But here I can be free, I can bring all the fluffy, silly and bad lists I want. Right now it feels like a total liberation to play a system that does not have the weight and seriousness of a game like 40k attached to it.

Also: say goodbye to leaning back and relaxing during a game: Alternating activations makes you live the battle in a whole new way, with action from start to finish.

Szymon

750pt game: Plague Brothers (Havoc Brothers Disciples) vs Prime Brothers

I was disenchanted by GW games which is what I usually played before. I am in this hobby mainly for its narrative and visual aspects. I love painting, and if I play, I want to do so with painted armies, surrounded by a pretty terrain. With 40k I would have to do my homework hours before the game – a time I wouldn’t really have, or would rather spend doing something else. This prep aspect also caused me stress, because I’d feel like at school, before a test. I studied, so now I have to do well, otherwise I ‘failed’, right? OPR: GDF is in start contrast with that. I understood the rules in 10 minutes, and after 15 I already started recommending the ruleset to others.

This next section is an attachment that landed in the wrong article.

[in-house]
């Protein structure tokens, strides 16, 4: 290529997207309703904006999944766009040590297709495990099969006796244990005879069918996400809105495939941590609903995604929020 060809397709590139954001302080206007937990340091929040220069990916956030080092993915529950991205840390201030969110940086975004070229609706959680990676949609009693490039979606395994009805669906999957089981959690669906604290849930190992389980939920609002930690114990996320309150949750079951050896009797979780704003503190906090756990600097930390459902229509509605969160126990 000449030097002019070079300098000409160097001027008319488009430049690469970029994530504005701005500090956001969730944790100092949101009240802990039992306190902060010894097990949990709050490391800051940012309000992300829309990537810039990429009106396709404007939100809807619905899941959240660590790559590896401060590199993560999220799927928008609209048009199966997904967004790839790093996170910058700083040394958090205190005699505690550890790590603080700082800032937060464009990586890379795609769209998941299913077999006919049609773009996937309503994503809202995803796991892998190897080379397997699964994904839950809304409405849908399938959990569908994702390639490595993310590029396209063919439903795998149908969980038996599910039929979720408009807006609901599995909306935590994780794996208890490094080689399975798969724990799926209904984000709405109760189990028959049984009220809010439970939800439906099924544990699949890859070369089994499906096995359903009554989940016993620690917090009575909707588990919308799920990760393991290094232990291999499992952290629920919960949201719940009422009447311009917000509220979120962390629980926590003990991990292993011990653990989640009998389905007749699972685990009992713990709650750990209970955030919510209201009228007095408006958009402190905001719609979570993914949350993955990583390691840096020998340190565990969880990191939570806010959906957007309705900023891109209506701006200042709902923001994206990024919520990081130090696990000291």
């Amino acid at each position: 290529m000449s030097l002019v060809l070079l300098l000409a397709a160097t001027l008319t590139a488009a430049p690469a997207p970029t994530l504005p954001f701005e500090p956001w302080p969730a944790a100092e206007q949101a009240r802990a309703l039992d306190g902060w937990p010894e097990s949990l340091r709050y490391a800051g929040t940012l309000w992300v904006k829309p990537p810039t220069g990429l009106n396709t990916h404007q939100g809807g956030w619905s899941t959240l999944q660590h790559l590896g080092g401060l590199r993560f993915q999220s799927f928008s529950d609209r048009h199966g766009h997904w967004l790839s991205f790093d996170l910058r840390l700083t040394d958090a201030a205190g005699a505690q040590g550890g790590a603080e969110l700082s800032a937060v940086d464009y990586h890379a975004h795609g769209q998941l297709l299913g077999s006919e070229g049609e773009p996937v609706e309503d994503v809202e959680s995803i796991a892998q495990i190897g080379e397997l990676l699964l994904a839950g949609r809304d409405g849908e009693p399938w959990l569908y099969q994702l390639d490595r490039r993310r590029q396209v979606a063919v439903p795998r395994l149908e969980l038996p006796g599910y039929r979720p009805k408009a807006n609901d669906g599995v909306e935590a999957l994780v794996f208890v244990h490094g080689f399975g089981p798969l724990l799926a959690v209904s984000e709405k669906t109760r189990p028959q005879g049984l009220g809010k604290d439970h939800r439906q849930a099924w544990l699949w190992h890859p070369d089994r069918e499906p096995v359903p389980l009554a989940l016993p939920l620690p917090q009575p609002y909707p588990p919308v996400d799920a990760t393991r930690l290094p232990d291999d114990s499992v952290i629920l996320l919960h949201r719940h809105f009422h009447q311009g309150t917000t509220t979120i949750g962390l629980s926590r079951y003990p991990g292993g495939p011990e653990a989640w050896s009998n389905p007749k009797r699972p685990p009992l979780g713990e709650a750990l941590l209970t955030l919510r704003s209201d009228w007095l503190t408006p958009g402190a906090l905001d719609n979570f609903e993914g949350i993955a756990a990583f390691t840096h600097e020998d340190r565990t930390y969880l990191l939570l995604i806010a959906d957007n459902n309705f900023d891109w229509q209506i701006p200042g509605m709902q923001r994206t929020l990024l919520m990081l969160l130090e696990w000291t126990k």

What I like most about OPR: GDF? It’s super easy to understand and follow through the game. I want to have a fun time when playing, not worry about tons of extra rules.

I also like how the system is so barebones that you can easily add extra rules to the game when you want to. For example, if a vehicle is destroyed, the model remains on the table as an extra obstacle. In 40k there’s so much rules already that you really wouldn’t want to add anything more on top.

The ambiguous rules of GDF also mean it is not a very competitive game. The main rule is just ‘agree with your opponent what makes sense and sounds the most fun’. So both players usually share the understanding that we’re just playing the game for fun and to have a cool story. In short: the simple rules of grimdark future encourage relaxed, story-focused play, which is the type of game i enjoy the most.